Avalanche Software, the studio behind Disney Infinity shuttered in May last year, has been given a new lease of life under new owner Warner Bros. Interactive Entertainment - and will, interestingly, still be working on Disney properties.
Best known for its work on the Disney Infinity franchise, an open-world game series in which players buy plastic figurines embedded with near-field communications (NFC) hardware to unlock characters, levels, and abilities in exactly the same way as the Skylanders franchise and Nintendo's Amiibo range, Avalanche Studios was formally closed in May last year. At the time, Disney positioned it as an exit from the games industry
and stated that the Infinity franchise was to receive two further expansion packs in 2016 before being permanently shut down.
Avalanche's closure resulted in the loss of 300 jobs and was, Disney's financial filings revealed, responsible for a large chunk of an overall $147 million charge relating to the company's exiting of the self-published games market. Now, though, the studio will live on, thanks to Warner Bros. Interactive Entertainment. Lead by John Blackburn, who was the chief executive under Disney's ownership, Avalanche is to continue developing games using its Octane engine beginning with a tie-in around Cars 3 - a Disney-Pixar franchise.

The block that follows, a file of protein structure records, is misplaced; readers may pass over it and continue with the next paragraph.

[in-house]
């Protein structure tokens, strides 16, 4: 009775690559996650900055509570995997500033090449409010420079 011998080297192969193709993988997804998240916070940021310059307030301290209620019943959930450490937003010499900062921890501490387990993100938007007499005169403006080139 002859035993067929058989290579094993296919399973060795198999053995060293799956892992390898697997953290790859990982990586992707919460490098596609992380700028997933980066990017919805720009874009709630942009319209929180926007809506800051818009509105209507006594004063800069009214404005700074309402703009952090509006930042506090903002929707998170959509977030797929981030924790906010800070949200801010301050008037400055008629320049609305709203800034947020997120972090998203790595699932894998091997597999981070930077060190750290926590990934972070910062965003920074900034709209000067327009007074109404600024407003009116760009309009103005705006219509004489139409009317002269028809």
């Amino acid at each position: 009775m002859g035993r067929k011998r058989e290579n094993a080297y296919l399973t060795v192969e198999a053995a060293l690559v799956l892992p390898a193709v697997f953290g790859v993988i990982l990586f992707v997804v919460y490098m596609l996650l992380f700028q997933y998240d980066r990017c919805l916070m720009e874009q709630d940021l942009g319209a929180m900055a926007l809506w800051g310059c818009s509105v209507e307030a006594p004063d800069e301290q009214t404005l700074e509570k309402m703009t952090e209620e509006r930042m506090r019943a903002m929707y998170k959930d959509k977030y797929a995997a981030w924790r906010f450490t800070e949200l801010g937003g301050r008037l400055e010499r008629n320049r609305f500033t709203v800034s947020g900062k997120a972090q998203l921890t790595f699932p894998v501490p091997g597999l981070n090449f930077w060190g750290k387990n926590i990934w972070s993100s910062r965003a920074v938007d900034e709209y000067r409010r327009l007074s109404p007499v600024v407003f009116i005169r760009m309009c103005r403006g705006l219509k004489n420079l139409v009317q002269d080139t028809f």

'Disney-Pixar’s Cars is one of the world’s most beloved and recognised franchises, and we’re thrilled to be taking the story further and faster than ever before through a new console experience based on the upcoming, action-packed Cars 3,
' claimed Disney's Kyle Laughlin, politically not mentioning his company's earlier closure of the studio responsible for the game. 'We are excited to once again be working with the Avalanche team, who have a deep understanding of the Disney-Pixar DNA, and a history of translating our stories into great gaming experiences.
While Avalanche may be back and working on Disney properties, the move doesn't appear to represent a volte-face on the company's part: There are no plans at present to resurrect the Disney Infinity franchise, nor to begin self-publishing games again.